207 reputation
215
bio website math.stackexchange.com/users/…
location Champaign, IL
age 35
visits member for 3 years, 5 months
seen 2 days ago

Amateur mathematician, professional software engineer. Interested in all kinds of math, becoming a better mathematician, and helping others do the same.

email: jdb1729 (at) gmail.com

let's be friends: http://facebook.com/jdb1729


Mar
20
comment Can a car get better mileage driving over hills?
Do the uphill and downhill parts of the road have the same slope, or equivalently (because of the same-elevation constraint), do they have the same length? If not, what determines the ratio? Also, are you saying that the most efficient mileage on the flat road is obtained by driving at the slowest possible speed? (I see that this minimizes air resistance but I just want to confirm). Favorite answer so far but having some trouble working out a specific example.
Mar
19
accepted How much energy can be extracted from hydrogen?
Mar
19
accepted What is the effect of temperature on electrostatic-gravitational balance?
Mar
18
comment Double-slit experiment with alternating on-off switch
Roy and Peter, I am not assuming the switching happens instantaneously, only that it happens in a time somewhat shorter than the difference in arrival time. This seems practical to me because we can use sufficiently low-frequency EMR (with a correspondingly larger distance between the slits), or sufficiently slow electrons (maintaining the slit distance on the order of an X-ray). Luboš's answer is in agreement with my idea but I do not feel that he has explained it in any depth. I am not really asking for an analysis of my own reasoning so I did not include it in the question.
Mar
17
comment Can a car get better mileage driving over hills?
In my previous comment I was supposing that the uphill and downhill parts of the hilly road are of the same length (each part half the length of the flat road): "/\". This is not necessarily the case but I wonder if such a road could satisfy the question positively for some real car?
Mar
17
comment Double-slit experiment with alternating on-off switch
If we detect a photon immediately after the light is turned off, then it probably came from the more distant slit. If we detect it immediately after the light is turned on, then it probably came from the nearer slit. If the light has been on for some time (and will be on for some time) we have no such information and the probabilities are equal and we see maximum destructive interference.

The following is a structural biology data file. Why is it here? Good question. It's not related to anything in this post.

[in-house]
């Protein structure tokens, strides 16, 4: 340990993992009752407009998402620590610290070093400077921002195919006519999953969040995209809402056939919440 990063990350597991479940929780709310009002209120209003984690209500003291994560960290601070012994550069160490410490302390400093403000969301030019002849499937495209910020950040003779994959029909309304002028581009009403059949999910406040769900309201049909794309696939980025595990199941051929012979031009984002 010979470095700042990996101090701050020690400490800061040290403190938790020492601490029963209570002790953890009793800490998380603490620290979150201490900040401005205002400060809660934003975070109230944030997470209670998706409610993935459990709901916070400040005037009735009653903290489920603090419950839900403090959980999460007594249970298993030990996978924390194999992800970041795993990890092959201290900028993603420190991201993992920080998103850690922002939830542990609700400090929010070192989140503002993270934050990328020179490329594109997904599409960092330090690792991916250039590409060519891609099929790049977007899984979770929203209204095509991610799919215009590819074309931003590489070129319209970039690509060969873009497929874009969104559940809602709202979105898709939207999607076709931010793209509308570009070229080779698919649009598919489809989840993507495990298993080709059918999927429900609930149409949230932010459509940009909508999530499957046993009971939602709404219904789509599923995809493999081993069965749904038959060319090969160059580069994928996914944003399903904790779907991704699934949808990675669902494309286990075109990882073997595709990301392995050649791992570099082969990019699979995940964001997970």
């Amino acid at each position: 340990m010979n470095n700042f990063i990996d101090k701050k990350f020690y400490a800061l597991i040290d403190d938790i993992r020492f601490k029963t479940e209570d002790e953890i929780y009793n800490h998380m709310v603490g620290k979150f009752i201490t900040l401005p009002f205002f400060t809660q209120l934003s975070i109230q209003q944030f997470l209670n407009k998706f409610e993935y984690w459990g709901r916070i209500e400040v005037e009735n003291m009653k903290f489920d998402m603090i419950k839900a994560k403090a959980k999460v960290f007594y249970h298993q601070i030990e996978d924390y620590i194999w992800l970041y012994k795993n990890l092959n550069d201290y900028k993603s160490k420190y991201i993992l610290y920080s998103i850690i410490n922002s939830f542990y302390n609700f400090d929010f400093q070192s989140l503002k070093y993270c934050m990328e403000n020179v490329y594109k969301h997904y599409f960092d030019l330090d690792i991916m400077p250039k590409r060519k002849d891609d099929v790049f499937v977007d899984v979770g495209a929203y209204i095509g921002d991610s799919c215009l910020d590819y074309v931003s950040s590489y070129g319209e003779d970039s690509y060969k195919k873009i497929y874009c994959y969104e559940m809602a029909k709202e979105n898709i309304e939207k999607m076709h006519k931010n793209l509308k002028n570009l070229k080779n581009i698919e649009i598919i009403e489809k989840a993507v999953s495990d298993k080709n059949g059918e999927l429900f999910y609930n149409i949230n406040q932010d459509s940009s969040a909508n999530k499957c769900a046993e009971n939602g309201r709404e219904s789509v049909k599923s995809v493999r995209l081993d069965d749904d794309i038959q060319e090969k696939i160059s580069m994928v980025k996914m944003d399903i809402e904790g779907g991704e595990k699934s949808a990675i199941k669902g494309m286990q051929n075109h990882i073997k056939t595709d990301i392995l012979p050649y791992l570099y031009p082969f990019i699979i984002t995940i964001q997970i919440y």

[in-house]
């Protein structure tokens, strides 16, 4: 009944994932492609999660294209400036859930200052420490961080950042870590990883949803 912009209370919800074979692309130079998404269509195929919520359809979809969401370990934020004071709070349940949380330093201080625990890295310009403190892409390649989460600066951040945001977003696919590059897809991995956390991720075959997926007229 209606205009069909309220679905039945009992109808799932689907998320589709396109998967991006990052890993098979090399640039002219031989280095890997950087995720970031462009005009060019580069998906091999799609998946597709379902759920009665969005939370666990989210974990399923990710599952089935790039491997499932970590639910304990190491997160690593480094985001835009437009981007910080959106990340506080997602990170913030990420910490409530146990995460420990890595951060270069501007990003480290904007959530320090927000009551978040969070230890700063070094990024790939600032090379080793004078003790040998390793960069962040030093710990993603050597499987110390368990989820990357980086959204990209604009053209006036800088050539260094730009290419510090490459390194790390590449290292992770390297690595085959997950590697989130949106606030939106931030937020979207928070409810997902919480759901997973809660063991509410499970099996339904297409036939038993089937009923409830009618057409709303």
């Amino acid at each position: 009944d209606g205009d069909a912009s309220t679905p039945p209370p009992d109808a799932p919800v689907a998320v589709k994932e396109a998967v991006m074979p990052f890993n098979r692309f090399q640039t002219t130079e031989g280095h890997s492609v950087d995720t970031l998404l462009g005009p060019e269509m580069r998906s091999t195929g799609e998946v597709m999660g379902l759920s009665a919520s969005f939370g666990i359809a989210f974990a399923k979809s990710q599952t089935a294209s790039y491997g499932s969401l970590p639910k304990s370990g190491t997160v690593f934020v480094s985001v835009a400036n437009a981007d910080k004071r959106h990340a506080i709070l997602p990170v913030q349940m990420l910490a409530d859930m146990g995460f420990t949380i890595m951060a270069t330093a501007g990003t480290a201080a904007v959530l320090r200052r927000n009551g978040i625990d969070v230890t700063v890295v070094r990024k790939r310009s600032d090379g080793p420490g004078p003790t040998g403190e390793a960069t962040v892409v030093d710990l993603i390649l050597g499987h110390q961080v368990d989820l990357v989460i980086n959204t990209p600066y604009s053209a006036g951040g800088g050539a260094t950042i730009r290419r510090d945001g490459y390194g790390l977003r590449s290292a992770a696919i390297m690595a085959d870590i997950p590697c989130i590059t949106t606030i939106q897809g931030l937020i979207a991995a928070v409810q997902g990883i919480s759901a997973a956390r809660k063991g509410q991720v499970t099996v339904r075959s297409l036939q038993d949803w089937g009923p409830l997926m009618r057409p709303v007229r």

Mar
17
comment Can a car get better mileage driving over hills?
It is both, and I agree with all of your assertions. Suppose it is possible to coast downhill at a 10% grade without using any fuel. Does it require twice as much fuel to climb uphill at the same grade as it takes to drive flat for the same distance?
Mar
17
comment Double-slit experiment with alternating on-off switch
My understanding is that the source can be anything: a hot cathode, an LED, or a even a low-frequency AC. Its energy can be constrained by some means and then focused to a plane-wave by an intermediate single-slit. I don't know very much about lasers. I think the peaks should exist because if a photon/electron is detected near the switching time, then we have information about which slit it passed through, therefore there is less interference than in the case when that information is absent. I am seeking a qualitative explanation, assuming the switching frequency is small.
Mar
17
asked Double-slit experiment with alternating on-off switch
Mar
16
comment Will a machine or a technique ever be possible that allows artificial gravity in interplanetary space?
Still probably a good idea to bolt down the furniture.
Mar
16
comment Will a machine or a technique ever be possible that allows artificial gravity in interplanetary space?
Two gotchas: in the former case you eventually have to start decelerating again (off, turn around, and back on again?), and in the latter case you have a Coriolis force which may be somewhat uncomfortable. en.wikipedia.org/wiki/For_the_Birds_(short_story%29
Mar
16
accepted Paradoxical interaction between a massive charged sphere and a point charge
Mar
14
awarded  Critic
Mar
13
comment Readings of the detectors at Japan and Izu-Bonin-Mariana Trenches
ndbc.noaa.gov/maps/Northwestern_Pacific.shtml
Mar
13
comment How good is current tsunami prediction?
The buoy data is available to the public in real-time. ndbc.noaa.gov/dart.shtml
Mar
13
comment How good is current tsunami prediction?
Georg, I think Graviton is asking how accurately can the tsunami height be predicted at a particular location after the epicenter and magnitude of the earthquake are known. I guess it depends not only on the distance but also on the shape of the coastline.
Mar
13
revised What is the effect of temperature on electrostatic-gravitational balance?
include radiation pressure in initial conditions
Mar
13
comment What is the effect of temperature on electrostatic-gravitational balance?
en.wikipedia.org/wiki/Capacitor#Capacitance_instability says that capacitance depends on temperature. Wouldn't a change in capacitance cause a re-arrangement of the charges? Would that change the net Coulomb force?
Mar
13
awarded  Scholar
Mar
13
accepted Knotted token-ring network